The Pit of Nations: Black British Coal Miners
Depictions of Britain’s industrial history tend to focus on white working class communities, and the contribution of black men to Britain's coal mining history is often under represented. Over decades, African Caribbean coal miners stood shoulder to shoulder with white British, European and Asian miners, toiling underground to help fuel the UK economy. Some even died in the process. The photographs focus on miners who worked at the Gedling Colliery in Nottingham. During the Windrush generation of postwar migration from Jamaica, Trinidad and Tobago and other Caribbean islands, thousands came to Nottingham and, attracted by the wages, signed up to work at Gedling Colliery. The colliery became known as “The Pit of Nations” due to the diverse nationalities of its workforce. The making of these new portraits coincides with the 70th anniversary of the arrival of SS Empire Windrush to Tilbury Docks, Essex in 1948 carrying passengers from the Caribbean who went on to help shape the British social, cultural and political life we know today.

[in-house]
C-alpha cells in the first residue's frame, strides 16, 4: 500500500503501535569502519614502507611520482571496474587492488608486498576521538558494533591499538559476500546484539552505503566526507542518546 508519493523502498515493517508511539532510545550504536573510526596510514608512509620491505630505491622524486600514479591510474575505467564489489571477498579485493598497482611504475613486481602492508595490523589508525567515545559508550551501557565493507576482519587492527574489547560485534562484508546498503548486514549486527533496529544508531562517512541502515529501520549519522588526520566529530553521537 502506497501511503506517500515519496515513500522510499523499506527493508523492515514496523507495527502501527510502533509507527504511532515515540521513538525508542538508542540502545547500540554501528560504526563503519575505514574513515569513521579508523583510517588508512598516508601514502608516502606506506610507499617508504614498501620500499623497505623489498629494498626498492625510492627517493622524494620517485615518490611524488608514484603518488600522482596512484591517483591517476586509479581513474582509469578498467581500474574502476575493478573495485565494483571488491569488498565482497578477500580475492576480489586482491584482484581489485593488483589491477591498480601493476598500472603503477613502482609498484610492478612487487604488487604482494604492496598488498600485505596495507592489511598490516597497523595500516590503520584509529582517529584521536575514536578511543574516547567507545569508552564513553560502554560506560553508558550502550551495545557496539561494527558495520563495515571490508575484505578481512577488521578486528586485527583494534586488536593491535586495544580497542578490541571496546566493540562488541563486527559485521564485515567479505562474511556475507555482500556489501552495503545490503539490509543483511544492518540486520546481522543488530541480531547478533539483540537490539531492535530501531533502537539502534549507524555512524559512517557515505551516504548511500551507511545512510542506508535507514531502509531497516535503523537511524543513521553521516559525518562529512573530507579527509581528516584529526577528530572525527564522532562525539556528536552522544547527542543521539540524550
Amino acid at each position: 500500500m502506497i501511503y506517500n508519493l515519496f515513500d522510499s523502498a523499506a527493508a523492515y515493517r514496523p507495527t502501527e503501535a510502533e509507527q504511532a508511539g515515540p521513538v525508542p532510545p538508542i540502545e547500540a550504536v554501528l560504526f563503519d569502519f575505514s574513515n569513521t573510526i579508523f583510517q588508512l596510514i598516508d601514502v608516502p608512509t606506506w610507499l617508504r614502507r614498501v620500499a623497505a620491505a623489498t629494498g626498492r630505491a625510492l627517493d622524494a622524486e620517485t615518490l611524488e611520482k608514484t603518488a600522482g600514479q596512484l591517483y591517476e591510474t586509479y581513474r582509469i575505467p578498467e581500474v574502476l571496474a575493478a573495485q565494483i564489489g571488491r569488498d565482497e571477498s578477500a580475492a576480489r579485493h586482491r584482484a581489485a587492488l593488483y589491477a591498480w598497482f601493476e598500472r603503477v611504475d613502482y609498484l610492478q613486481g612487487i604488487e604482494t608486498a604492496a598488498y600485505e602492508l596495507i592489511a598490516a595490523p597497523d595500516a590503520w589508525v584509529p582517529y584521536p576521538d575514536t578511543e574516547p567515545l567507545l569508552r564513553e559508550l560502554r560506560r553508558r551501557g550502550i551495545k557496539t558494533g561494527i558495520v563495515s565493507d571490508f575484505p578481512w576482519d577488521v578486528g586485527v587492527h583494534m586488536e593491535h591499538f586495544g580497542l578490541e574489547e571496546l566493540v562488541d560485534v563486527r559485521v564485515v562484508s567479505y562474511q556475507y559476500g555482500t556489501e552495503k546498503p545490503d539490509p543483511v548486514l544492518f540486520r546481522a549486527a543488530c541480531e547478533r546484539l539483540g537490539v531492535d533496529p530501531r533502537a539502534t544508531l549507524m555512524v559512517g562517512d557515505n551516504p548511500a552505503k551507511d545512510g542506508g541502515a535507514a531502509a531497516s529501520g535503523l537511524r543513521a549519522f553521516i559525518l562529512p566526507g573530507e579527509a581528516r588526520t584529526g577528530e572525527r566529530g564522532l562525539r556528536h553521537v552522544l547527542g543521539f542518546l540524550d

The Pit of Nations: Black British Coal Miners was commissioned by Nottingham based social historian Norma Gregory, as part of a wider project which recorded the stories of British coal miners of African Caribbean heritage.